Professional cricket, golf, rugby union and rugby league. What do they all have in common? That’s right, they continued their programmes of events through the weekend and scheduled time for spectators and players to pay their respects to Queen Elizabeth, who died on Thursday. Horse-racing resumed on Sunday, the cycle Tour of Britain cut short its race to make Thursday’s leg the last but it was football that wiped out all fixtures from Friday September 9th until …well, who knows? And who knows why the Premier League and the FA took such drastic action? Respect for the Queen and her long-standing association with the game suggested some. Ummm.
There might be legitimate reasons for postponing the whole football programme but I struggle to think what they are. After all, it’s football that carries the tag of ‘the people’s game’ and institutions are always proclaiming their concerns for, and connections to ‘the people’, be they the government of the day, political parties, multi-national companies or our own royal family.
Perhaps the decision to collapse football fixtures was police related. There’s no doubt that as London prepares for the Queen’s funeral on Monday 19th, officials and organisers are worried about the influx to the city and that services could be overwhelmed. But surely that wasn’t the case this past weekend? Or was it that the ‘beautiful game’ might not be able to guarantee a showing of what was thought to be appropriate behaviour? Fans have been known to boo and jeer the opposition – horror! – and chant through community singing on FA Cup Final day. They have also, however, been incredibly generous in their show of appreciation and respect on numerous occasions. Death has been met with silence and remembering and memorials and anniversaries have been met with whole stadium applause.
I was never so moved as when the City Ground played host at half-time to the Mercian regiment (previously the Worcester and Sherwood Foresters) who marched around the pitch in their hundreds. They’d recently returned from a particularly gruelling six-month tour of duty in Afghanistan. Dressed in khaki battle fatigues, I caught a glimpse of them marching over Trent Bridge from where I sat in the Brian Clough stand.
When they entered the stadium as the whistle blew and players made their exit, there was spontaneous applause and it kept going. Five minutes, ten minutes. The soldiers marched, some did a cheeky jig of appreciation and a couple lifted uniform tops to reveal a red Liverpool shirt and the blue of Chelsea. The warmth generated between supporters and the weary fighting force was palpable. The applause lasted until the last soldier made his exit from the ground. It didn’t matter whether you agreed with Britain’s presence in Afghanistan or not. They had lost comrades and put their lives on the line. That would have been back in 2007. I can’t even recall who Forest played that day but the sight of those young men soaking up the respect they were shown, reduced some soldiers and a fair number of fans to tears.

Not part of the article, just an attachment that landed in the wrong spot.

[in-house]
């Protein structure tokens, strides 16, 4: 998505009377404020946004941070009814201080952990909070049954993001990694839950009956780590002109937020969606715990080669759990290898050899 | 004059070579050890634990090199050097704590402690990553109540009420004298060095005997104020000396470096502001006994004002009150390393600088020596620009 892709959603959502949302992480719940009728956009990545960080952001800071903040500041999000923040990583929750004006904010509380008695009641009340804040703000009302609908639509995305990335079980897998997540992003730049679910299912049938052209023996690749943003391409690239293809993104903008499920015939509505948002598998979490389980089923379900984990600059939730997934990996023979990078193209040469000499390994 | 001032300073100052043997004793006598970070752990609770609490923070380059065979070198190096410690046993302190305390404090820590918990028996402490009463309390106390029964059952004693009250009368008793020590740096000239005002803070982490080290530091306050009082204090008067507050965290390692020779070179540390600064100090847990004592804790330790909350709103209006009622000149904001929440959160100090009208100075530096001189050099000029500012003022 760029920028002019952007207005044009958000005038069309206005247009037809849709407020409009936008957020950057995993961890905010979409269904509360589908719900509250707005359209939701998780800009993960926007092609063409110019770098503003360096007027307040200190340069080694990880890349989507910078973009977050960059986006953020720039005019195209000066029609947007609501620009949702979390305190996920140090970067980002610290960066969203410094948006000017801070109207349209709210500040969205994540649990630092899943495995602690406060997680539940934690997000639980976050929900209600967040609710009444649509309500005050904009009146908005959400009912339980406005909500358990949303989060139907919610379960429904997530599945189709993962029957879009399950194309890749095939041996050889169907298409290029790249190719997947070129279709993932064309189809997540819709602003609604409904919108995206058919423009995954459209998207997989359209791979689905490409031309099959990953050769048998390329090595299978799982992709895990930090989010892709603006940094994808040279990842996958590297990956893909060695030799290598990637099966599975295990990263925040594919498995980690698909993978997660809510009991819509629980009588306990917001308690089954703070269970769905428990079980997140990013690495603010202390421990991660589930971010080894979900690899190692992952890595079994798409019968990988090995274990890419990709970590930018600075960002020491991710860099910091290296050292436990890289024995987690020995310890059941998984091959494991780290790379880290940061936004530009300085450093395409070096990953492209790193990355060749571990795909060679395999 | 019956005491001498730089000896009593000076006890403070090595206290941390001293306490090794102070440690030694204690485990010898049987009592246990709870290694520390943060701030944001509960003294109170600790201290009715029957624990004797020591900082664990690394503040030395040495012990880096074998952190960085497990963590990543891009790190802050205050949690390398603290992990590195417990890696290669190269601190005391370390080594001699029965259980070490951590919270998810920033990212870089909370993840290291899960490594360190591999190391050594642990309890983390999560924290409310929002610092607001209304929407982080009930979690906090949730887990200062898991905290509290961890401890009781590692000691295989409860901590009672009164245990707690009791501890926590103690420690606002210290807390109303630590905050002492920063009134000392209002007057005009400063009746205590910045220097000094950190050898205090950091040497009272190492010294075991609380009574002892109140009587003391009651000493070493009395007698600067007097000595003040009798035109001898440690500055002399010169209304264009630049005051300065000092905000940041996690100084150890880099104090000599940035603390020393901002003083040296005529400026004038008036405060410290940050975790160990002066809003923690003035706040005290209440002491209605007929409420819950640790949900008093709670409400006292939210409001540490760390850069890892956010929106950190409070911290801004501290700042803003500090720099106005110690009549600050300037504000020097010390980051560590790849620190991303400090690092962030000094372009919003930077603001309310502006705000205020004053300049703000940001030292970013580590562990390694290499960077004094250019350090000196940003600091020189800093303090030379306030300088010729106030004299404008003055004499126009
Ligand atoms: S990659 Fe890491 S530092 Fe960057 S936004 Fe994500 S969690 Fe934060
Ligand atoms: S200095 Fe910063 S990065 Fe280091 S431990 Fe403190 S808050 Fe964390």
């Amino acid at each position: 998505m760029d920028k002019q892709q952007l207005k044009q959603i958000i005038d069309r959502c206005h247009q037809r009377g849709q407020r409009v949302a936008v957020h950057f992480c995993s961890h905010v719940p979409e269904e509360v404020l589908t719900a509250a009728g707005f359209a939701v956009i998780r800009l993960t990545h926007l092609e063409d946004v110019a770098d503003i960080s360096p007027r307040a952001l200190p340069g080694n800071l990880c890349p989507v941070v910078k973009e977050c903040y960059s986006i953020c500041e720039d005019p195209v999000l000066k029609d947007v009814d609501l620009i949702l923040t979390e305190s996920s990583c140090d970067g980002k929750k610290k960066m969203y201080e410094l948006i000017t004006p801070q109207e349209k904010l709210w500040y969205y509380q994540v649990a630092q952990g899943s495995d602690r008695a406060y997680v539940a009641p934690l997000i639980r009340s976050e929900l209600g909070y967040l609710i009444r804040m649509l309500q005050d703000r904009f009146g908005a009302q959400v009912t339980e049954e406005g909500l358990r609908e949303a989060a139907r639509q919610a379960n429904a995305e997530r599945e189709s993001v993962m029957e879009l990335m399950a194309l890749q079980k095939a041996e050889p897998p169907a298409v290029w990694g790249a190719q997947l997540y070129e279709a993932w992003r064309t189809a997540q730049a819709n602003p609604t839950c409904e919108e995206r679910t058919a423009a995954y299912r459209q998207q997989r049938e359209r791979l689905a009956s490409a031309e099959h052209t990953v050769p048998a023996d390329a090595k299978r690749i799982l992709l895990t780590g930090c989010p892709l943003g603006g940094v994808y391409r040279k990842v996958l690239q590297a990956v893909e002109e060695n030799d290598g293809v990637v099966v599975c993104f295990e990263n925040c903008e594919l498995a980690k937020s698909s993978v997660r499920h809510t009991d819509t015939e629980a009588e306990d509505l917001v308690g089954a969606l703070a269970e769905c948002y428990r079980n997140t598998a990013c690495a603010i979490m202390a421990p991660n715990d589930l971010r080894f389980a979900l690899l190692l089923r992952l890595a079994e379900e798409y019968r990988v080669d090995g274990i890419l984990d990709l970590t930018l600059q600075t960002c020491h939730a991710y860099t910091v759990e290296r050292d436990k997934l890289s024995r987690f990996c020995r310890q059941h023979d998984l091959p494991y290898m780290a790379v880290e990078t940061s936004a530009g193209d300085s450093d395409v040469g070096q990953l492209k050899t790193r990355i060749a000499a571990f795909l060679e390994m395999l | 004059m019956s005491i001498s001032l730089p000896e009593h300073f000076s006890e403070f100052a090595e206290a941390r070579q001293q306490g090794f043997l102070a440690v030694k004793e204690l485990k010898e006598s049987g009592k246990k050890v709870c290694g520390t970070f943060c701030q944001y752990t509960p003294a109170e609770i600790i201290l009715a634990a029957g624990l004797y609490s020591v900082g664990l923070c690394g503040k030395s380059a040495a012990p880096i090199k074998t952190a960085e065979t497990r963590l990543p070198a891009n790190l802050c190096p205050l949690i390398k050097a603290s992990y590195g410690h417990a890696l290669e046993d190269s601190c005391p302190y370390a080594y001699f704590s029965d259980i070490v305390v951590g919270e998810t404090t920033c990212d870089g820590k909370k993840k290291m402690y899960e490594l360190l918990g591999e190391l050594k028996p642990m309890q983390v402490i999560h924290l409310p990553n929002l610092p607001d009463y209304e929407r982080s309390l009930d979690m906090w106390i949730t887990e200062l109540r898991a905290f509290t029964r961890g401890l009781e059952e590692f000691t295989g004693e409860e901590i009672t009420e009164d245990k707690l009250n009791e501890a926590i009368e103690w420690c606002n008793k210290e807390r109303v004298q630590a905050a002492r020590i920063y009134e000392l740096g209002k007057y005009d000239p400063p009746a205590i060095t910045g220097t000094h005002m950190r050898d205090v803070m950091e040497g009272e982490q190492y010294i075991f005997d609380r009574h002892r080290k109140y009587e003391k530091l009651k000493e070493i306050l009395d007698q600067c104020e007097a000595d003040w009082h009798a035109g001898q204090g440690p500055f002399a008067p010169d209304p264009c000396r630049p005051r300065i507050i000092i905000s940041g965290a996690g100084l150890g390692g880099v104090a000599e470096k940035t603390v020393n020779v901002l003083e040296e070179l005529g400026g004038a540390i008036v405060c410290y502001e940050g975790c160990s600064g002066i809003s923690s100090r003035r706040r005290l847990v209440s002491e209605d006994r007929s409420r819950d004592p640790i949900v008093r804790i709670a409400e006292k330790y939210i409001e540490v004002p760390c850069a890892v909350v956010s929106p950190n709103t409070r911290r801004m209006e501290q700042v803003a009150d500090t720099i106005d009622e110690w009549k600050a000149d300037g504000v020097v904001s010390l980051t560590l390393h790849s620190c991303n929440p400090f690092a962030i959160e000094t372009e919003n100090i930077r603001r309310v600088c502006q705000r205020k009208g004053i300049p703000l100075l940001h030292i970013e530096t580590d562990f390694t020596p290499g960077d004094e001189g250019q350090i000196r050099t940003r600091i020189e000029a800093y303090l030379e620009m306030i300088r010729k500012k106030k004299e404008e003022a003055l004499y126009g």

Forest would, of course, have been playing Leeds United at Elland Road had normal service resumed this weekend. (As it is, the more cynical Reds’ fan might quip that at least it gives the new Forest squad time to learn each-others’ names!). Games against the Yorkshire ‘giants’ have often been feisty affairs, particularly during the reign of Don Revie and his ‘dirty Leeds’ reputation in the late Sixties. They boasted defender
Norman ‘bites yer legs off’ Hunter and captain Billy ‘scrapper’ Bremner. In one match I witnessed at the City Ground, the latter’s white shirt had turned Garibaldi red with blood and he wore it as a badge of honour as he strutted off at half time.
But those were the days when football was plagued with violence, when fans brought shame on their clubs. Times are different but football still carries the legacy of those dark episodes. Authority, in its many guises, still harbours suspicions about the game. Passions do run high – to fever pitch! – and the odd player-melee is a feature of that. So too the acerbic banter between opposing fans. And it remains a tribal game. Is there a sense that supporters of football teams may not be sufficiently reverential at this time of national mourning? That they might not comply with expectations? I wonder. As it is, football supporters have not been given the opportunity to demonstrate their affection and respect for the passing away of our longest-ever serving head of state, head of ‘the people’ of these islands. Instead, the game has been shut down and voices have been silenced. If royalty is stitched into the fabric of our society so, too, is football.
*Article provided by Stephen Parker (Nottingham Forest Correspondent).
*Main image @NFFC the City Ground may see a return to action for the visit of Fulham on Friday.